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Protected bird at the mercy of poachers

September 11, 2007


MULTAN, Sept 10: Koonj, is a migratory bird which belongs to a protected crane specie, is on the verge of extinction because of excessive and illegal hunting. Instead of punishing the hunters, the Wildlife Department is allegedly patronising the hunting of this bird that is protected under the Punjab Wildlife Act of 1974.

Currently, more than 12 influential hunting parties from the NWFP have set up their hunting camps in the foothills of Suleman Range mountains and plain deserted areas of Dera Ghazi Khan and Rajanpur districts, which are considered most natural and favourable habitat of of koonj.

The birds are hunted late night or very early in the morning. Hunters take a couple of birds to an open place and keep them in cages at a distance from each other. As soon as hunters separate them, they start crying. The birds flying above hear their cries and come down. As they come down, the hunters throw a metal coin tied to parachute thread on them. The thread entangles the flying koonj. Hunters shoot down the birds which escape the trap and eat them during camping.

Hunters normally set up camps along the bird’s migratory route in Pakistan, which is commonly known as Indus flyway route.

Koonj, which belongs to western Palaearctic located between Arctic Tundra and steppe zones, normally visits DG Khan, Muzaffargarh, Mianwali, Khushab, Lakki Marwat, Karak, Bannu and Kohat areas of Pakistan in winter. It also visits Cholistan occasionally. It starts coming here by the end of August or early September and stays till March-end or early April.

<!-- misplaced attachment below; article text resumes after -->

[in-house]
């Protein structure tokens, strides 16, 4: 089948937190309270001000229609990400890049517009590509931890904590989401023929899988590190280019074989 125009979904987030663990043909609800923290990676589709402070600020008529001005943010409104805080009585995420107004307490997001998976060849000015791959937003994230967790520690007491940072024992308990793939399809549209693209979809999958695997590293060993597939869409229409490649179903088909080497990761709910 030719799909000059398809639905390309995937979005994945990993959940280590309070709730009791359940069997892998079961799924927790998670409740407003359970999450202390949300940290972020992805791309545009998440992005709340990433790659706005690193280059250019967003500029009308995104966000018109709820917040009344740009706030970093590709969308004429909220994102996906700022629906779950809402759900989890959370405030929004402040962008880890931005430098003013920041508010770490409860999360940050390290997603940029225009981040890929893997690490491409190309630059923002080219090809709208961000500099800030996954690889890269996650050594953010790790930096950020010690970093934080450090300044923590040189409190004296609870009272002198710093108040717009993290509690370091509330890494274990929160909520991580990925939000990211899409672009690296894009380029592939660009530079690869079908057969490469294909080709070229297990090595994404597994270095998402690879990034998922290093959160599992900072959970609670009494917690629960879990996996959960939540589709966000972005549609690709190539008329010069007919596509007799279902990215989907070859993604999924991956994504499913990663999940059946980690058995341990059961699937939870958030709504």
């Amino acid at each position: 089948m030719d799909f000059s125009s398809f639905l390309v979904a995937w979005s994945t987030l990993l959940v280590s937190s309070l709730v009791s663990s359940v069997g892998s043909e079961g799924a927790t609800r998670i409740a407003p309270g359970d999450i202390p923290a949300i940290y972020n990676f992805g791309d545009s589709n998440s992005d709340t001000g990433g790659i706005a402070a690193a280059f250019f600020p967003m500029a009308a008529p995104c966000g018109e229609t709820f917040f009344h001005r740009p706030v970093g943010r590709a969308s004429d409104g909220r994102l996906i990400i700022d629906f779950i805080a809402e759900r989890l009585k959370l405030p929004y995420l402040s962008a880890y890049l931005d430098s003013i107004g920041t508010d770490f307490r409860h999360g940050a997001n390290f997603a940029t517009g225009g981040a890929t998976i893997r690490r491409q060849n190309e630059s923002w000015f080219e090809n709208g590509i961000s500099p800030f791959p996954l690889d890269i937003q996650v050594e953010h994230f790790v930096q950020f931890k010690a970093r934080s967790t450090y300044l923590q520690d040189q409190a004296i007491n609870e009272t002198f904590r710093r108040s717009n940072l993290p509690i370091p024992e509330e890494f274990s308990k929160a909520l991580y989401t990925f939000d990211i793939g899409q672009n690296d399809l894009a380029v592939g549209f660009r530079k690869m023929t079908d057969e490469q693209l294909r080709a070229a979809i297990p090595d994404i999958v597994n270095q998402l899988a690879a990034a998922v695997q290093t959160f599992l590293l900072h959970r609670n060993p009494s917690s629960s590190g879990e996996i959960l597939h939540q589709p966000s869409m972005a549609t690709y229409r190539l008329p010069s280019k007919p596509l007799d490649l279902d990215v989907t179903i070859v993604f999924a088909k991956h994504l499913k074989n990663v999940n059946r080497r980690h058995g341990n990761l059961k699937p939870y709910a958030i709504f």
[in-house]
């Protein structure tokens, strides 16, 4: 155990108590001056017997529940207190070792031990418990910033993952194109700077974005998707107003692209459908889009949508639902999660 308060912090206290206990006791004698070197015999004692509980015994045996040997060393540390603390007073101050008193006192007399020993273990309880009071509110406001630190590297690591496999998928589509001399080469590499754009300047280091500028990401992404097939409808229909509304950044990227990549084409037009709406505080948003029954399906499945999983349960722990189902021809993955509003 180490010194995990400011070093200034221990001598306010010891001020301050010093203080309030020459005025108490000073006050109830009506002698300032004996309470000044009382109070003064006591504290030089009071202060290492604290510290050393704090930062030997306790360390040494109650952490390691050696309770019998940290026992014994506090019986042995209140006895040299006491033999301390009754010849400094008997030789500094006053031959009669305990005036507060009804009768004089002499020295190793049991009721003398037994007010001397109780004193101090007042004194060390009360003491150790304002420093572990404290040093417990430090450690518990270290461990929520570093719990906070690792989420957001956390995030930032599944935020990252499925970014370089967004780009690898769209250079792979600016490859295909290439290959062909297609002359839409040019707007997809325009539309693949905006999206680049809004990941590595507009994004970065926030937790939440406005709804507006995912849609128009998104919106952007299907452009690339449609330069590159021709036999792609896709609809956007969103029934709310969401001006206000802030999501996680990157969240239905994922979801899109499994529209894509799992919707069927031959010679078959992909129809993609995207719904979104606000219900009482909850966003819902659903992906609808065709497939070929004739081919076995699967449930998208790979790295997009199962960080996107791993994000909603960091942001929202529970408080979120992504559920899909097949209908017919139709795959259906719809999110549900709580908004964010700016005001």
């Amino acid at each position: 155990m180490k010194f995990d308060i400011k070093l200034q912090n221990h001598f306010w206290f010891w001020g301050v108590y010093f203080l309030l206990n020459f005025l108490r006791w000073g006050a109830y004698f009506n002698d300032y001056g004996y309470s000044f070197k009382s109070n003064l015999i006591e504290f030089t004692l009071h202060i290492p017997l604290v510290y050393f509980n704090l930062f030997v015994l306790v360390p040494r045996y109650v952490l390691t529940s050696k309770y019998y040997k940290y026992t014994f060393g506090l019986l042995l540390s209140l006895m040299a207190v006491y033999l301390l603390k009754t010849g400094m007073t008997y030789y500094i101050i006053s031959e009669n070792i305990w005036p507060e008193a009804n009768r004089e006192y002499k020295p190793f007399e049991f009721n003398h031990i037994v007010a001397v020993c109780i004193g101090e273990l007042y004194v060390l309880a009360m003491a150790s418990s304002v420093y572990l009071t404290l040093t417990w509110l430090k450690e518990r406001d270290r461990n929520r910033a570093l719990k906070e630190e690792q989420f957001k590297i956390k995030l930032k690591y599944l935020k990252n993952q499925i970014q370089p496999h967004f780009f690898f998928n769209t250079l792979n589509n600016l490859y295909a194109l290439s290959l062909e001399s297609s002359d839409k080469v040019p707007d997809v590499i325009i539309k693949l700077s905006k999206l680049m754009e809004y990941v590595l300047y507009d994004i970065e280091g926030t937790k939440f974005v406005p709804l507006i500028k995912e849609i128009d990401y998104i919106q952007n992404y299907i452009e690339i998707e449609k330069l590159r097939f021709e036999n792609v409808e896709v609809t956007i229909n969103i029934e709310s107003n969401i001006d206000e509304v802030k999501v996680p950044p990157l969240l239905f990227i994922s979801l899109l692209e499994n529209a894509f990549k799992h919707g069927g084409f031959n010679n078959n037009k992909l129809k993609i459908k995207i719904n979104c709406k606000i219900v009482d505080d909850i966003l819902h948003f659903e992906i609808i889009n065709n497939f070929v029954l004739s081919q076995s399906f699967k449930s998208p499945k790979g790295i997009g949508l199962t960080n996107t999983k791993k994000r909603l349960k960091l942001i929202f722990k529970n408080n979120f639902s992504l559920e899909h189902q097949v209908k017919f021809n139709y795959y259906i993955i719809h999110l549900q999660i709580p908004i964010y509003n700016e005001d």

Wildlife experts believe that the koonj usually feeds on grams, wheat and other crops and relaxes on open banks of rivers and margins of ‘dhands’ and lakes. During its migration, the birds fly in V shape. Their breeding season starts in April and ends in mid June.

As the birds have started arriving in Pakistan, hunters have set up camps in several areas. Some camps can be seen in Choti Bala, Choti Zaireen and Sakhi Sarwar areas, which are hardly 35 to 40 kilometres from the regional office of the DG Khan Wildlife and Parks Department. Each camp has almost 20 expert hunters, who will spend two to three months here.

Locals told Dawn that Kifayatullah, Humayoon Khan and Ghulam Sarwar were running their camps at Chak Mughlo, Anwar Khan at Chak Talpur, Subedar Khan at Choti Bala Hill Torrents, Muhammad Khan and Azad Khan Zargar at Chak Birmani, Samiullah at Sakhi Sarwar and Ali Ahmed and Shah Gul in Jampur tehsil of Rajanpur district.

During a visit to a hunting camp, a hunter from Karak district of NWFP said koonj hunting was his hobby not profession, adding that he had been hunting this bird to raise it and gift it to friends and relatives. He said since koonj had changed its traditional migratory route because of excessive hunting, the hunters had to come to Dera Ghazi Khan and Rajanpur. He said the government was not taking action against foreign dignitaries who hunted thousands of koonj each year, adding that local hunters were being punished “for hunting only a few birds”.

It has also been learnt that hunters transport hundreds of birds to the NWFP to smuggle them later.

DG Khan District Wildlife Officer Naveed Tariq showed ignorance about the presence of koonj hunting camps in his area. He said he had fined a hunting group a few days ago and that he would see if hunting camps had been set up in his area.